A recent case in the English High Court (the Court) demonstrates the need to act promptly when seeking an anti-suit injunction in relation to proceedings in a foreign court. The claimant, Essar Shipping Ltd (ESL) sought an anti-suit injunction in respect of proceedings brought by the respondent, Bank of China Ltd (the Bank) in the Qingdao court in China (the Qingdao Proceedings) on the basis that the subject matter of the dispute was subject to a London-seated arbitration agreement. ESL also sought a declaration that the arbitration agreement was valid and damages for breach of the arbitration agreement.
The Court granted the declaration sought on the basis that, on the Bank’s case, the dispute was subject to the arbitration agreement. ESL was also allowed to proceed with its claim for damages. However, the Court refused to grant the anti-suit injunction. ESL had objected to the jurisdiction of the court in the Qingdao Proceedings but had not brought the application for an anti-suit injunction promptly.
Parties intending to seek interim relief should take note of the Court’s emphasis on the requirement of promptness. This is the key factor, not whether it is reasonable to apply to the foreign court first to object to jurisdiction, or whether there will be a long delay in the foreign court.
Notably, whilst the point was not relevant in this case, the Court suggested that anti-suit injunctions cannot be granted in respect of proceedings in another EU Member State Court under the Recast Brussels Regulation.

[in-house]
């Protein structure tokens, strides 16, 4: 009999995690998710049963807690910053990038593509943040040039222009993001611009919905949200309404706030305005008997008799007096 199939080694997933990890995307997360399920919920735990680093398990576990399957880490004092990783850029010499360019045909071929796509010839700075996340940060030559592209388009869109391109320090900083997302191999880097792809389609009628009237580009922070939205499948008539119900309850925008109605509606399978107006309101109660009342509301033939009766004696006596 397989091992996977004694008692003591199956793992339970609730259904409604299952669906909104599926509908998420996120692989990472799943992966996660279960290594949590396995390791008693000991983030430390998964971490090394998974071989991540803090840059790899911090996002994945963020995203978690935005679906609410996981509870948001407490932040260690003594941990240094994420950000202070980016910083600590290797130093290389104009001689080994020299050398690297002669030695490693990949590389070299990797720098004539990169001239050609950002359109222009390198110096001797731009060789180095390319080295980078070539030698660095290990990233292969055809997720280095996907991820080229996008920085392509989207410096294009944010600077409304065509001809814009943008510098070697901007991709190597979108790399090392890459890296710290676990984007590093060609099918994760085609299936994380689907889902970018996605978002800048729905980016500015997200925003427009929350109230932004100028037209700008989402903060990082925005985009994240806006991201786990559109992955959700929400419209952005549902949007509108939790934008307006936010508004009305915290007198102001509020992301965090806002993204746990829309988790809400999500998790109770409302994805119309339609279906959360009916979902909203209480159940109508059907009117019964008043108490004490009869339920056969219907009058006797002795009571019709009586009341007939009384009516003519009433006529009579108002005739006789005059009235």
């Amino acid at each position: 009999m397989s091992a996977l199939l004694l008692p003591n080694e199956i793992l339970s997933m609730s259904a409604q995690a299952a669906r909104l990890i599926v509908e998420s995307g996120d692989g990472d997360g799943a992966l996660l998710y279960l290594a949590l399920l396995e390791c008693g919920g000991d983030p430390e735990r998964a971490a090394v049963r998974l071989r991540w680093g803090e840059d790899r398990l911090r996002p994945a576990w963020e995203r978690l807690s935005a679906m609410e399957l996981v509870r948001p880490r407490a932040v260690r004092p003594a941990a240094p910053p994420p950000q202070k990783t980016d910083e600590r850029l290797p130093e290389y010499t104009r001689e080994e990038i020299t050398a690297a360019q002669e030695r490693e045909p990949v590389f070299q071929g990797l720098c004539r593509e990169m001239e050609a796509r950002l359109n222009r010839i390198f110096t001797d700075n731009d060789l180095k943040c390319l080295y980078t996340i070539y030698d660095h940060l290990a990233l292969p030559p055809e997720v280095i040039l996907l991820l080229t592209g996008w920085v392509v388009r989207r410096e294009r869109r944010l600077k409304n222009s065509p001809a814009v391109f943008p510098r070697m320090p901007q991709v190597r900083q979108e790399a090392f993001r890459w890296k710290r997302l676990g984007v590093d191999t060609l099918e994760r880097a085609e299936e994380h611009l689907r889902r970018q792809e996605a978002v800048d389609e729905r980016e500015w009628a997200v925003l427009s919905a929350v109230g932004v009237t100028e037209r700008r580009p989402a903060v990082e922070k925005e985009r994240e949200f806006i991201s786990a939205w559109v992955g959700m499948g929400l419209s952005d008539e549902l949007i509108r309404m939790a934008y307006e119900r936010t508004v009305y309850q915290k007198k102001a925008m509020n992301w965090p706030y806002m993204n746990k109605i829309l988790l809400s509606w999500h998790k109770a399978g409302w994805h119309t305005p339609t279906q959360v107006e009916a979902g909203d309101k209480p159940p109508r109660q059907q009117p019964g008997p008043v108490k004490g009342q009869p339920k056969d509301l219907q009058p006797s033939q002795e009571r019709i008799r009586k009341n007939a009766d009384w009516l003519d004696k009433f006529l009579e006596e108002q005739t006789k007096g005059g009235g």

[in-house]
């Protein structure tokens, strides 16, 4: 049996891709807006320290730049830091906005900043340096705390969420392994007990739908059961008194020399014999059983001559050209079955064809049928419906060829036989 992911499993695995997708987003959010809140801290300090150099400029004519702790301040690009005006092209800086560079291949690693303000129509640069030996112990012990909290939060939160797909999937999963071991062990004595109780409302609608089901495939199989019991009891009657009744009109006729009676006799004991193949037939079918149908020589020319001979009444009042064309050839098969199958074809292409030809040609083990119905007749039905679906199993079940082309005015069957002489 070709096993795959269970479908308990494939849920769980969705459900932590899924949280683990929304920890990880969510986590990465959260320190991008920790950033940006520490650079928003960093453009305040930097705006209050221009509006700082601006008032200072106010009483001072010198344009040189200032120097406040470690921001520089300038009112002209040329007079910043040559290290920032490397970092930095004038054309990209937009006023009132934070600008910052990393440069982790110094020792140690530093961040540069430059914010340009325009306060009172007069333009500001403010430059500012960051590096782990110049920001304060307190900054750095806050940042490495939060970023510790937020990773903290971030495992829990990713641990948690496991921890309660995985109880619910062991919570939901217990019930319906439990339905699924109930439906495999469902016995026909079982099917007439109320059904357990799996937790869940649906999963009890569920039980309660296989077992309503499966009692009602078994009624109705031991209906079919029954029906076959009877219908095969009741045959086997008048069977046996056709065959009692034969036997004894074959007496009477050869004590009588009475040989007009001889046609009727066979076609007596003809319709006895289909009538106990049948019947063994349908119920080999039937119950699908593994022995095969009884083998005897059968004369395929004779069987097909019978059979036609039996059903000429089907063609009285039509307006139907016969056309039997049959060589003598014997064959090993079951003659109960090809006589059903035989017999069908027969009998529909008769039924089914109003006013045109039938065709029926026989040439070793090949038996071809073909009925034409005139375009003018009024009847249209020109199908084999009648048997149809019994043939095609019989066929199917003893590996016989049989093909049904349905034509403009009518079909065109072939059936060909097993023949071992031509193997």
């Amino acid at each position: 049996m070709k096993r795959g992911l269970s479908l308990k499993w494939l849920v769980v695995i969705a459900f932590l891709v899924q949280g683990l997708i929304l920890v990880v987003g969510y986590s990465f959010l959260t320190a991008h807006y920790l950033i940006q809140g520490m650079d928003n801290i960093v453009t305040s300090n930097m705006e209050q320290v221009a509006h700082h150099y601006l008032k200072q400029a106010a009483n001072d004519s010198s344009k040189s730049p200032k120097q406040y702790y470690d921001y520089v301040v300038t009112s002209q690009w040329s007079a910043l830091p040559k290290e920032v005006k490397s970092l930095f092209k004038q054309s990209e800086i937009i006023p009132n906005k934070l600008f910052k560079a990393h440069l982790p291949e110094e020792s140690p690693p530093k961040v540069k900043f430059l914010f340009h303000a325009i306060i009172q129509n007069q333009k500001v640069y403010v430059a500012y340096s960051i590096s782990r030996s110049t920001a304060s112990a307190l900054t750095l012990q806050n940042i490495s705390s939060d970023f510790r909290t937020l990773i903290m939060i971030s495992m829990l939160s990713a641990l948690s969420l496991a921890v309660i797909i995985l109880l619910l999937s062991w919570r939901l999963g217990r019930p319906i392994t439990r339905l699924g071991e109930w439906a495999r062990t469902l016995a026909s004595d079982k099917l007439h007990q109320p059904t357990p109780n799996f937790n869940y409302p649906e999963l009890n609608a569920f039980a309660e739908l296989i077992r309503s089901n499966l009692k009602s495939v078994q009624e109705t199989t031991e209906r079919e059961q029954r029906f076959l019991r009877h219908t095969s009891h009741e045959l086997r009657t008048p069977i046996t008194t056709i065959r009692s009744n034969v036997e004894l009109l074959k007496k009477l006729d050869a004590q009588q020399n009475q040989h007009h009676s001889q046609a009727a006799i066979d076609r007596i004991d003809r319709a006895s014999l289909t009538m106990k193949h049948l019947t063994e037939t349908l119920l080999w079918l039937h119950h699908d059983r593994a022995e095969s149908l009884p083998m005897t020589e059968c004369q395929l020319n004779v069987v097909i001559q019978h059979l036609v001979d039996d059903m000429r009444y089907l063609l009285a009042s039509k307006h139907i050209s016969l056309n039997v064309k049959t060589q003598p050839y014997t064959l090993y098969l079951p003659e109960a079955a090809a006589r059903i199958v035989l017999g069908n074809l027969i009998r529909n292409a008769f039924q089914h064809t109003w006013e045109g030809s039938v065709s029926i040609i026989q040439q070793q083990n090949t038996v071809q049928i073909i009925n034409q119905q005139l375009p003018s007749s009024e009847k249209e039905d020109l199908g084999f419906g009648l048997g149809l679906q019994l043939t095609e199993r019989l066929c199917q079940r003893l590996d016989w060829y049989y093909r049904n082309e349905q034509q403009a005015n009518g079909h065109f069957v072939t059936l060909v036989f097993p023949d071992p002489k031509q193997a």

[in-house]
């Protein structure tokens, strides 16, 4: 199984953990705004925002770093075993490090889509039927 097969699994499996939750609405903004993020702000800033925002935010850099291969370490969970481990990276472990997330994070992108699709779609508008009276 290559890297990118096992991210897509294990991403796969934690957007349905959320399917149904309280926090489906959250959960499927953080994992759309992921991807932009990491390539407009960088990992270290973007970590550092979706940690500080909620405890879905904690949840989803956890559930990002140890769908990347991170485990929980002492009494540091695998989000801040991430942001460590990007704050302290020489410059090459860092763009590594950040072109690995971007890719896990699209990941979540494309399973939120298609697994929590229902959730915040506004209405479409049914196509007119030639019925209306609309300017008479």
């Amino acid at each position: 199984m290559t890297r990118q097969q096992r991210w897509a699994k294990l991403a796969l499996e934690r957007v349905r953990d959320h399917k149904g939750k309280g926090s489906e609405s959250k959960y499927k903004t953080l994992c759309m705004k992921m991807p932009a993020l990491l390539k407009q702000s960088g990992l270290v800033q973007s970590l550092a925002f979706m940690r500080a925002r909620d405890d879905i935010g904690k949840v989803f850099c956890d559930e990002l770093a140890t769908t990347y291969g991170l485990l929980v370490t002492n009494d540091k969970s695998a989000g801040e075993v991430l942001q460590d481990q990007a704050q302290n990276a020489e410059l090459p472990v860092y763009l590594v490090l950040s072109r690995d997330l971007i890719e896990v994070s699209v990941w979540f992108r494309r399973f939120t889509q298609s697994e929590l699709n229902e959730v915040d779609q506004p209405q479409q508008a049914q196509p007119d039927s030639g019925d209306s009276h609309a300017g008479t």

It was common ground that, if the Bank were correct in relation to its security interest arising under a bill of lading, the dispute between the Bank and ESL was subject to an LMAA arbitration clause providing for arbitration seated in London.
The contract required proceedings to be brought by 11 January 2015. The Bank brought the Qingdao Proceedings on 24 Sept 2014. ESL objected to the jurisdiction of the Qingdao court on 24 November 2014 but did not issue the proceedings in the English court until 31 July 2015.
The Court’s analysis
Whilst the dispute was subject to an arbitration agreement, it did not follow that ESL was entitled to an injunction under s37 of the Senior Courts Act 1981. An injunction is a discretionary remedy which can be granted in all cases in which the court finds that it is “just and convenient to do so”. Exercise of this discretion is confined by a number of principles. One such principle is that a court should enforce a party’s obligation to proceed in the agreed forum, absent strong reasons to the contrary. This was clearly established in relation to exclusive jurisdiction clauses by the decision in Donahue v Armco and its application to arbitration clauses was confirmed in AES Ust-Kamenogorsk Hydropower Plant v Ust-Kamenogorsk Hydropower Plant JSC.